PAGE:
As Warsaw watched its recent IPO of utility Ze Pak flop, officials admitted they may now be forced to shelve the planned float of real estate holding PHN. That suggests a snap sale of a stake in one of the country's blue chips could be on the cards to make up for the revenue shortfall.
Treasury Minister Mikolaj Budzanowski told reporters on October 30 that the government does not now expect to revive the listing of PHN on the Warsaw Stock Exchange - an IPO already delayed earlier this year in the face of apparent indifference from investors. "I think it's more likely that the debut [of PHN] will be moved to 2013," Budzanowski said, according to Reuters.
The postponement is a blow to Budzanowski's ministry, given that less than a month ago the same official had dismissed suggestions that the treasury was struggling to hit its PLN10bn target for privatisation proceeds for the year, insisting that PHN would push it well past the post.
However, even as Budzanowski spoke, another disappointment was being confirmed at the WSE, as Ze Pak followed up last week's IPO of the government's 50% stake at the bottom of its range with losses on its trading debut. As of 1:00pm in Warsaw, trading volume had mustered no more than PLN54m (€13m), and the price was down by 1.15% to PLN25.90, reports FT.com..
The IPO of the utility was the first privatization carried out through the WSE in more than a year. While previous examples - including coal miner JSW and the WSE itself - attracted huge interest, the crisis-riven investment climate meant only 14,000 retail investors and some Polish pension funds sign up. Foreign institutional investors almost completely ignored the sale, which went through towards the very bottom of the pricing range at PLN26.20.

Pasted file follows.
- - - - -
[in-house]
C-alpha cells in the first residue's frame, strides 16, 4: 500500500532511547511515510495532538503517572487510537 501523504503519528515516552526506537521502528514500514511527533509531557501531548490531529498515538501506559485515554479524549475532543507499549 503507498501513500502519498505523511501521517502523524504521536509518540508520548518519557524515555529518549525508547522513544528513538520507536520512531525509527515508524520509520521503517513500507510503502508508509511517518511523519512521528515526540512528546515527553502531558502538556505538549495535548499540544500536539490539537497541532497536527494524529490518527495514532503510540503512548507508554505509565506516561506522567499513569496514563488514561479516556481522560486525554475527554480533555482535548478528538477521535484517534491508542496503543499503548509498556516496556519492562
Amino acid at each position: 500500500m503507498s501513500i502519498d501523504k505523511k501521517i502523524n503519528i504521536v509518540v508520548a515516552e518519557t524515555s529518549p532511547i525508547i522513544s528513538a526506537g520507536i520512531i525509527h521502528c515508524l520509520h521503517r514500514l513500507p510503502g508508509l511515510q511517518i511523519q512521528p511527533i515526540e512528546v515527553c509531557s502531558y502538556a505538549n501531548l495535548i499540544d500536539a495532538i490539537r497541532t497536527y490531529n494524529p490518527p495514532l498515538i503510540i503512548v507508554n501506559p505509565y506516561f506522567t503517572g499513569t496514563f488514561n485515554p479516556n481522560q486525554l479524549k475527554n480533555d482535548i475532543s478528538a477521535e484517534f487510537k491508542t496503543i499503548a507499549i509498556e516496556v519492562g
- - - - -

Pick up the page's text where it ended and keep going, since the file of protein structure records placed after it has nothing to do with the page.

All of which has Budzanowski painting a very different picture than a month ago, when he boasted, after reaping PLN200m from the sale of three small companies, that the treasury felt no pressure at all on meeting its PLN10bn target, which is a vital part of the government's fiscal consolidation drive.
At the time, the privatisation drive had just passed the PLN8bn mark, he announced. He would likely take back his claim that the Ze Pak and PHN sales would finish the job if he could, although it may have been no more than an attempt to save face as the economy ministry - which has the final say on mining assets - had just blocked an attempt to sell off another stake in blue-chip miner JSW.
Back of the envelope calculations suggest the treasury is around PLN1.3bn short following the PLN680m Ze Pak float. Reports say Warsaw was banking on raising PLN800m from the sale.
However, the boasts of coasting over the line always looked a little off the mark, given that a vast chunk of the total raised so far this year - around PLN5.5bn - stemmed from accelerated bookbuildings of two blue chips - PGE and PKO.
Postponing its plan to finally convince investors of the value in PHN's erratic property portfolio this year suggests that without another snap sale from one of the blue chips - another stake in PKO or insurer PZU look the most likely candidates - the treasury will likely be set for a dressing down for piling more pressure on the fiscal position.
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